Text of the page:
AIMA made the remarks in its response to the European Commission’s Call for Evidence on the EU regulatory framework for financial services, published in September last year.

In their response, AIMA says that capital market financing is more long-term and transparent, encourages greater innovation and discipline, which leads to better allocation of resources and economic growth. However, regulatory barriers still hinder capital markets and non-banking finance from developing further in the EU.

AIMA argues the case that rules should permit greater asset managers’ participation in securitisations in order to support the supply of finance to small and medium-sized enterprises (SMEs). AIMA also puts forward the case that greater holding of financial assets by institutions and investors that can bear risk without the need for public support – such as investment funds – will improve financial stability.

The response addresses a number of other areas where AIMA believes that existing regulation is not achieving its intended policy objectives, highlighting:

• The need to consider carefully the reform of market infrastructure to support liquidity as agreed standards are implemented;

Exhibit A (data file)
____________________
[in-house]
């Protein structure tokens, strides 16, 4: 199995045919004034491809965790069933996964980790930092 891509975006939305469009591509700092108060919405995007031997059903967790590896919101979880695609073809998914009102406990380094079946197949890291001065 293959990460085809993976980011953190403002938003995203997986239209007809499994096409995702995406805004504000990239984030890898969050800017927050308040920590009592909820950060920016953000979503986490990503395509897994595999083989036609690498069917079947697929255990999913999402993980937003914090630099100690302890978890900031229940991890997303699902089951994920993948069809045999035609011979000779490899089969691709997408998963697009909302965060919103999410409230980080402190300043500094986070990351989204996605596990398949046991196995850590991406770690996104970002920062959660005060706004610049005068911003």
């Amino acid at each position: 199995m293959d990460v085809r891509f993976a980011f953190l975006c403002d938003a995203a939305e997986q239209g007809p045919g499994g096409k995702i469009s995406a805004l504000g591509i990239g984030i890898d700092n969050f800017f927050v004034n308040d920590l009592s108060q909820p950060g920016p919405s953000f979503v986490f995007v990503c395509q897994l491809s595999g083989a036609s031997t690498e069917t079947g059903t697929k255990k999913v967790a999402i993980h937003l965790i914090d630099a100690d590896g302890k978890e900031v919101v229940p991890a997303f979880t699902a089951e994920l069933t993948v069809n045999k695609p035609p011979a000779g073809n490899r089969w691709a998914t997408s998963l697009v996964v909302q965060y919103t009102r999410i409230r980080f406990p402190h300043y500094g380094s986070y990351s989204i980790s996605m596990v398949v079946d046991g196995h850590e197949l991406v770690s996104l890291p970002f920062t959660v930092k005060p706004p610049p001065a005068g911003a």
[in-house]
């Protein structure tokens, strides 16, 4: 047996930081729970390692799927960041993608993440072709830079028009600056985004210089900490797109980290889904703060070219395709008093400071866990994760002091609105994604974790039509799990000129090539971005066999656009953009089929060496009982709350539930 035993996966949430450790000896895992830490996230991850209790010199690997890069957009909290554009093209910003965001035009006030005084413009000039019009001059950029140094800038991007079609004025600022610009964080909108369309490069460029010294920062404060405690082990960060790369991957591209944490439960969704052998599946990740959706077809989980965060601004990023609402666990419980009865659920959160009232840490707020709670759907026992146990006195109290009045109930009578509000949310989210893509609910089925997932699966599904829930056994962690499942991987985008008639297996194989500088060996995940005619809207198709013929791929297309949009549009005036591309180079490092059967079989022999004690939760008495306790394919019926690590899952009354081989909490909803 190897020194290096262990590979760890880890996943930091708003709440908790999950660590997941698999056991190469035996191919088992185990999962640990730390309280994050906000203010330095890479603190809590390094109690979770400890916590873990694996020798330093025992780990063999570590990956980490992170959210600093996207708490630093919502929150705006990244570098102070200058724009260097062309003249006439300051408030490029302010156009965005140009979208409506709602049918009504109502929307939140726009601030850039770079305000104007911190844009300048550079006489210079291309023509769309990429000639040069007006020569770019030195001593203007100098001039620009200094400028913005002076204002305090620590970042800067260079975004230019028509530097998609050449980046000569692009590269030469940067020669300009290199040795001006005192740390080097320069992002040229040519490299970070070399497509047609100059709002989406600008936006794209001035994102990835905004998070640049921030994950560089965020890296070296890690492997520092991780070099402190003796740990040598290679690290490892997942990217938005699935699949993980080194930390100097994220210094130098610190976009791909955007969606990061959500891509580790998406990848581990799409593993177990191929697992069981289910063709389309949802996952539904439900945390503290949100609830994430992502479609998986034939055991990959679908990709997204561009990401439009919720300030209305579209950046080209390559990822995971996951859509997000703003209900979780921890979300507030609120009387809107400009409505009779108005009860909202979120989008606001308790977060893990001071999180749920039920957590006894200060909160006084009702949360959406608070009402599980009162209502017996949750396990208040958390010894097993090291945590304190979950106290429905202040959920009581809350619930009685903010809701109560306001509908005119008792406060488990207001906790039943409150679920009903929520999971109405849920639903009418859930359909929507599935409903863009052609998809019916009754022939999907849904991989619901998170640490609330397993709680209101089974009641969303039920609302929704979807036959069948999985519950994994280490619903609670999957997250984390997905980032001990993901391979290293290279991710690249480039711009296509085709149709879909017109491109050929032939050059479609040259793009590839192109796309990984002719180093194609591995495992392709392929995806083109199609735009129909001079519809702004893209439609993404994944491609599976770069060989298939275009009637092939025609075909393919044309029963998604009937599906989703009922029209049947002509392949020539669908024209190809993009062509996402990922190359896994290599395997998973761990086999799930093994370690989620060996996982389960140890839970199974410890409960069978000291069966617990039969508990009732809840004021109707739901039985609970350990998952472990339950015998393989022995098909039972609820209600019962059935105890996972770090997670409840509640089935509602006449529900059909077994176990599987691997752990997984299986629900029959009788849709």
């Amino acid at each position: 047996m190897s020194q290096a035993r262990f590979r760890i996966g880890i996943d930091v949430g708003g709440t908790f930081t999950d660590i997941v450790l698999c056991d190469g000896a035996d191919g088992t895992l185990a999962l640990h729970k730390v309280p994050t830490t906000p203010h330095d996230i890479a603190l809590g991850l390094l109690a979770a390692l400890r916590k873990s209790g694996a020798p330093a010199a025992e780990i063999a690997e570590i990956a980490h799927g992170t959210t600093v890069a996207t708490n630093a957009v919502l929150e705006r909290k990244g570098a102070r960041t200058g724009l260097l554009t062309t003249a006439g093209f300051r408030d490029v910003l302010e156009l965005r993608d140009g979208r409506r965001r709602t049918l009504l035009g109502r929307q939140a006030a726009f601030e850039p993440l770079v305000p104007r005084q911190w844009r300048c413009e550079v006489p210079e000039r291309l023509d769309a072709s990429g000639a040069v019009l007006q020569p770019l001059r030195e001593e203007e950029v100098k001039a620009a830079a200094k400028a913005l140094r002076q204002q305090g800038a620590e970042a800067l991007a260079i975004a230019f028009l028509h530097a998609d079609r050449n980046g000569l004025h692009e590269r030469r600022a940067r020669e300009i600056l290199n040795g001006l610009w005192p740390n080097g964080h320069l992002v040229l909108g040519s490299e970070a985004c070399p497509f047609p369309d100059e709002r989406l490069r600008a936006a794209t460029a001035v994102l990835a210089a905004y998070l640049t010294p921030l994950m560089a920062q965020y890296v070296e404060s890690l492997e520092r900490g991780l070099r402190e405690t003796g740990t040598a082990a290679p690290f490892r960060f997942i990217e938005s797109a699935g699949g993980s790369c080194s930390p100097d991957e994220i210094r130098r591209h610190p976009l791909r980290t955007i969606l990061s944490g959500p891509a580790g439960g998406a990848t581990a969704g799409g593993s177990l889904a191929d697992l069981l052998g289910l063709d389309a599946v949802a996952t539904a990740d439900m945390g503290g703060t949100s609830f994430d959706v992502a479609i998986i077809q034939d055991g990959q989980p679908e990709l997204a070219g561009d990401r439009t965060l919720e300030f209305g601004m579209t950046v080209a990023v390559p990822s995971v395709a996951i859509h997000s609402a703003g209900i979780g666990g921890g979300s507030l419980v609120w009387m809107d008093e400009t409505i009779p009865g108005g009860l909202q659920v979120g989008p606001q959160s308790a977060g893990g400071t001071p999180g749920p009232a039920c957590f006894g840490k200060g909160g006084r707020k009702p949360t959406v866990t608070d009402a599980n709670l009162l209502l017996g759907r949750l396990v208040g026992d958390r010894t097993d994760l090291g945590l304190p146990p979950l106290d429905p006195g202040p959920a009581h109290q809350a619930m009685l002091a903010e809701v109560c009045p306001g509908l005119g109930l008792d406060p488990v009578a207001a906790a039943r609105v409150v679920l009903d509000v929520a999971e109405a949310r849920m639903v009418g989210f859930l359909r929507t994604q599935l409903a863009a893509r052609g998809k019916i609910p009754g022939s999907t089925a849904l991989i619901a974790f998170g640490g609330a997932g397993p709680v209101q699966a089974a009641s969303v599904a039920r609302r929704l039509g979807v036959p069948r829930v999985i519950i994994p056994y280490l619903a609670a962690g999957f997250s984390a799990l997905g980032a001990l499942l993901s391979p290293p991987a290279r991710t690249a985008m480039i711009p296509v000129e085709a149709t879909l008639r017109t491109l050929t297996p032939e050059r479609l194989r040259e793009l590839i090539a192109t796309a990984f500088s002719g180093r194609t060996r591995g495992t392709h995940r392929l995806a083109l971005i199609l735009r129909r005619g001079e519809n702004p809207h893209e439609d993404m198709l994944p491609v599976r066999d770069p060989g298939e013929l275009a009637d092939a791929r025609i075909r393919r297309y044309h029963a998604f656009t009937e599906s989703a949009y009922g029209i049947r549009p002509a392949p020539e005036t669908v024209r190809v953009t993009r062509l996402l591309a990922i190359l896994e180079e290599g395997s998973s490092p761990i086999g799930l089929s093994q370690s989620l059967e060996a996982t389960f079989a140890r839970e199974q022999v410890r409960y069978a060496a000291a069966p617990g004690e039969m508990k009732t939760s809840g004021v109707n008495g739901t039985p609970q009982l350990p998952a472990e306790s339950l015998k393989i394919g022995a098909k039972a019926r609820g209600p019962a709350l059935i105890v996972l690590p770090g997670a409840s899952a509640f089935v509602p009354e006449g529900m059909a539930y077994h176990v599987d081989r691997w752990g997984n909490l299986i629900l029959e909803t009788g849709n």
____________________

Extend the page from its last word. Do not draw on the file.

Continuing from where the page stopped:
• The need to look again at regulatory reporting to ensure that supervisors are collecting the right data in the most effective way possible;
• The importance of finalising the EU internal market in fund distribution and opening this market to third country funds; and
• The need to review public short-selling disclosure requirements which has hurt equity market liquidity.

Jack Inglis, CEO of AIMA, said:

“We recognise that most of the regulatory measures introduced since the financial crisis were intended to address key policy concerns and market failures. Our members welcome the opportunity to be part of the review and evaluation of this new regulatory framework in order to ensure that the policy objectives are being met and, if not, to adjust the structure where necessary.”